Meanwhile, someone has set up a website called, a reference to the C code issue at the heart of the problem, so that users can check whether their web browsers running on OS X 10.9.1 are vulnerable to the bug or not.

In other OS News

Internet security researcher Jay Freeman has detailed yet another security flaw in the pre-4.4 version of the Android operating system which, similarly to the notorious APK vulnerability exposed earlier this year, opens a hole that malware can sneak through the OS.

Freeman – whose previous credentials include security analysis of Google Glass and uncovering the dodginess of the “iMessage for Android” app – has written in a blog post that he uncovered the extra security vulnerability in June, but waited until Android 4.4 (with a fix) was shipping.

In brief, the extra APK security vulnerability offered a path for an attacker to exploit the way Android used Zip file headers to verify the software. As Freeman explains, Zip still carries an obsolete of its history around with it: lots of filename redundancy in case files had to be split across multiple floppy disks.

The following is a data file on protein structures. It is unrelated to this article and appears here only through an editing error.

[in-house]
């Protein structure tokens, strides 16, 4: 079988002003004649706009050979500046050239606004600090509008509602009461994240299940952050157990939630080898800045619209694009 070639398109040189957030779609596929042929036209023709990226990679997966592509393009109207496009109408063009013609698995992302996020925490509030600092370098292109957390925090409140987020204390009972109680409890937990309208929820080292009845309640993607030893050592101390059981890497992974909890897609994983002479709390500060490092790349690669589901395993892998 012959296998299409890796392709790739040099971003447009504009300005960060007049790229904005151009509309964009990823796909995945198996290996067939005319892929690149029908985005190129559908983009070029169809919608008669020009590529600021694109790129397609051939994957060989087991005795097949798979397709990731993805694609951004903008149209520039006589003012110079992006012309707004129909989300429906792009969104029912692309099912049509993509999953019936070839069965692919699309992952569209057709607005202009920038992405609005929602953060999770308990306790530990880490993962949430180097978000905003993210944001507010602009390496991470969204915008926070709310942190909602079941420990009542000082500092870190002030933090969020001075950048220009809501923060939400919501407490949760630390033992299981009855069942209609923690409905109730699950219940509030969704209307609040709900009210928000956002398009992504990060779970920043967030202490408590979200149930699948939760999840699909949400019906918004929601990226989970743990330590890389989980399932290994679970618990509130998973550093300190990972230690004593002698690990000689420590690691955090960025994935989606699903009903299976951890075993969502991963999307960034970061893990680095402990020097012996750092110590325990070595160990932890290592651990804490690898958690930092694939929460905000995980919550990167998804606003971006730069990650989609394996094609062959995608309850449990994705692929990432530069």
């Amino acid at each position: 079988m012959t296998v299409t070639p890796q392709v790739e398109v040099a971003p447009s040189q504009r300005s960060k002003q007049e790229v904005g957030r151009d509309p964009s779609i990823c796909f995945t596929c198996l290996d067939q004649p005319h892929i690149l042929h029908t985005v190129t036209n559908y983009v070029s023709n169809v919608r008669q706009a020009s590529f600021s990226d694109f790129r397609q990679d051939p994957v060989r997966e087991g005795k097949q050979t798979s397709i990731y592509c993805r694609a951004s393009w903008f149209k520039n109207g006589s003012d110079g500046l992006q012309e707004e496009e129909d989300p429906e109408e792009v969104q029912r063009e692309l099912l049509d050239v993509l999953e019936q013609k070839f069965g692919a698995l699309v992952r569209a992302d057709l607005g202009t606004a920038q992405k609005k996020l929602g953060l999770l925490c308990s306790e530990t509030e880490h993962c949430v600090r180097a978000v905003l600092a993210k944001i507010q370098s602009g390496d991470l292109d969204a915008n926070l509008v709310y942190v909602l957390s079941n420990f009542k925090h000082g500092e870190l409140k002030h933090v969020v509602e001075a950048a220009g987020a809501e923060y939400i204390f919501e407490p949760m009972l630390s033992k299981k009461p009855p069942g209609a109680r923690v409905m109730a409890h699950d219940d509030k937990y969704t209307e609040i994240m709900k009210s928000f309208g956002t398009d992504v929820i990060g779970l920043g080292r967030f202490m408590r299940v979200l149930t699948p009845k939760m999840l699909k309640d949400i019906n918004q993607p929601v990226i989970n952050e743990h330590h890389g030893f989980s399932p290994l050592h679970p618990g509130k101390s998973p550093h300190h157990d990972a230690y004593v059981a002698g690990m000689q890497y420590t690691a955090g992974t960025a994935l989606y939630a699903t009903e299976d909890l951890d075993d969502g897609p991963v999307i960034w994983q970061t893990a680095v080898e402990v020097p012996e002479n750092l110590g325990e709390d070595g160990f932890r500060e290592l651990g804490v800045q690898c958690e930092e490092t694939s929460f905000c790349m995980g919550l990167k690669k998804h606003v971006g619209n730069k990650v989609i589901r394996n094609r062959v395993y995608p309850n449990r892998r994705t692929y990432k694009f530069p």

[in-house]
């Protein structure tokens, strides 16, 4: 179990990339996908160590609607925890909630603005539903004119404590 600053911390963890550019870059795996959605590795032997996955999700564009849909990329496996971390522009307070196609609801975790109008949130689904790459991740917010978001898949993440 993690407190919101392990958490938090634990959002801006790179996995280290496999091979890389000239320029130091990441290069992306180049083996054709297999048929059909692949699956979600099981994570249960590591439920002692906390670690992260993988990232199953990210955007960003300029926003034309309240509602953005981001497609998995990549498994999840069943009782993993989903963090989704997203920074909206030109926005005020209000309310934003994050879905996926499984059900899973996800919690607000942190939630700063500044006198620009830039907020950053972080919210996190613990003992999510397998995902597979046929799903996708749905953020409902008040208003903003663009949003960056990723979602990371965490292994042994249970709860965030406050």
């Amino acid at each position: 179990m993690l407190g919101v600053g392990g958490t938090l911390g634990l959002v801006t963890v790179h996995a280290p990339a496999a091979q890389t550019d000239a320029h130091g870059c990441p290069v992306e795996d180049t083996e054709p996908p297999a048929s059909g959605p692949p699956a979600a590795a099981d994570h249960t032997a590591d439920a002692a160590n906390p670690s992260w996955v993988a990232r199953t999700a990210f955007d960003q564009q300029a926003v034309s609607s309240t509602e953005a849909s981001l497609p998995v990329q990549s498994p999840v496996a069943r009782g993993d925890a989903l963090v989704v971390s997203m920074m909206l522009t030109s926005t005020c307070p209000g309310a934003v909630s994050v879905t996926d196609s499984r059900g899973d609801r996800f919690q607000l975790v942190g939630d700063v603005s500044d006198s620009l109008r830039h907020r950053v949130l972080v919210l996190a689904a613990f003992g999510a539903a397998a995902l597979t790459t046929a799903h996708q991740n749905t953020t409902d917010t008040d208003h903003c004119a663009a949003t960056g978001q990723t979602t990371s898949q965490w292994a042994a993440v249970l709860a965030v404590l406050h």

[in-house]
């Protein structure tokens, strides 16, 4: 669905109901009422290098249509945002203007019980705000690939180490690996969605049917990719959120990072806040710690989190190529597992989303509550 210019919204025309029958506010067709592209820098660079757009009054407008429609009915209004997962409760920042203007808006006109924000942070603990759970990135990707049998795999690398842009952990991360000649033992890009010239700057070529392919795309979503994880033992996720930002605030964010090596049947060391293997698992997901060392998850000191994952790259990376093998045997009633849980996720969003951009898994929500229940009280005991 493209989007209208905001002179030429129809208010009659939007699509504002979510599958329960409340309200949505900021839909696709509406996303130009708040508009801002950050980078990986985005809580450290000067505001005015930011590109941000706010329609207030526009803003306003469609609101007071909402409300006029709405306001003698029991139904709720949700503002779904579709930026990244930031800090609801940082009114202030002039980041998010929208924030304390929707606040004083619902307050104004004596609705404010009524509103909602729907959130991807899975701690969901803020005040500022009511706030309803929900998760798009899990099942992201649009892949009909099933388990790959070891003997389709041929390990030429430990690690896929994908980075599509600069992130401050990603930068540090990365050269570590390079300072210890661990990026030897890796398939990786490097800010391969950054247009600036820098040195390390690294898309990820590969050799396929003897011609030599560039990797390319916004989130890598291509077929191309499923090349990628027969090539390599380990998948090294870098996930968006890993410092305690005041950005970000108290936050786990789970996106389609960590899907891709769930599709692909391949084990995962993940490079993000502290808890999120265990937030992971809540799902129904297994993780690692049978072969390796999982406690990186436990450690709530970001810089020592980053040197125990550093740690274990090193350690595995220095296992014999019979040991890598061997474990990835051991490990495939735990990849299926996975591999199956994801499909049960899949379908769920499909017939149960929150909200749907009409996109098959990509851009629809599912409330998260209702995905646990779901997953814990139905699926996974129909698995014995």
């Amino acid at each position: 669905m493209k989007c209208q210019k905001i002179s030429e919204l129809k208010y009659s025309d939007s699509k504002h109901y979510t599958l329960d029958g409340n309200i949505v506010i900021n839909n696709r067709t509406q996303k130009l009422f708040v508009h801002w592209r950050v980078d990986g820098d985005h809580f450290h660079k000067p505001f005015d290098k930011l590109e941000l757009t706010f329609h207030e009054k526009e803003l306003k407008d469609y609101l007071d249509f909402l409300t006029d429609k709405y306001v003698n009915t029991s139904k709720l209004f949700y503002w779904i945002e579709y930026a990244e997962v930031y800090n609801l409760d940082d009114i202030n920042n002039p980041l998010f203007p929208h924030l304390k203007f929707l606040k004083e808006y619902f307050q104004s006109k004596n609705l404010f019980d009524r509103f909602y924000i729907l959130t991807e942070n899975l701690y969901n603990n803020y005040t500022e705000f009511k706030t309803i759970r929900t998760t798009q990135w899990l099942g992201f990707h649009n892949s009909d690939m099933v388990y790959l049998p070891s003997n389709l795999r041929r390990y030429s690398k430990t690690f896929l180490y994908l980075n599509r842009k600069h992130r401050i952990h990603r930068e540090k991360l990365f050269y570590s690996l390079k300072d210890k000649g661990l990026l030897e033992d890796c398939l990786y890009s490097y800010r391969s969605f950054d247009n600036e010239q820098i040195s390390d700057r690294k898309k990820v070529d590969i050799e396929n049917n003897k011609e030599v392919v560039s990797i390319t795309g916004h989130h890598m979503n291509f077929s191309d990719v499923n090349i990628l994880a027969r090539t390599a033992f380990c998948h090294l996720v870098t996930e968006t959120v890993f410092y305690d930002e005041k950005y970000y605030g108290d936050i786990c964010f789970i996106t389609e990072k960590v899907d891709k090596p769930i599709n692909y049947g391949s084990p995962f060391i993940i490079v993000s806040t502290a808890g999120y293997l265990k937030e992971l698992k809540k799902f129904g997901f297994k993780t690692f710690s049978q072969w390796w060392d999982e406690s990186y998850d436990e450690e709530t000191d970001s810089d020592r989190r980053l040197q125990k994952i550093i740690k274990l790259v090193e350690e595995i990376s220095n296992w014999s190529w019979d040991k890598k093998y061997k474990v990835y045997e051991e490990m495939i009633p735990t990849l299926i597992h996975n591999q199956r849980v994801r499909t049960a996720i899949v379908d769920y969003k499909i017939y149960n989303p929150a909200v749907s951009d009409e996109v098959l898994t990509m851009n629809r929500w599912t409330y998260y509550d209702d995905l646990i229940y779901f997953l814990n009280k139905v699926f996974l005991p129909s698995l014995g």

To help a program navigate a file, the header includes a field for filename length – this lets an extractor navigate to where the file data is, by skipping the header.

As Freeman writes, the issue is this-- “The Java code in Android 4.3 and earlier, that extracts the file data to verify it, uses the filename length from the central directory. But the C code that extracts the file to install and execute it uses the filename length in the local header.”

A potential attacker could then take a verified app, add their malware, and modify the header length the C-code loader uses to point not to the legitimate app, but to the malware.

Source: Microsoft.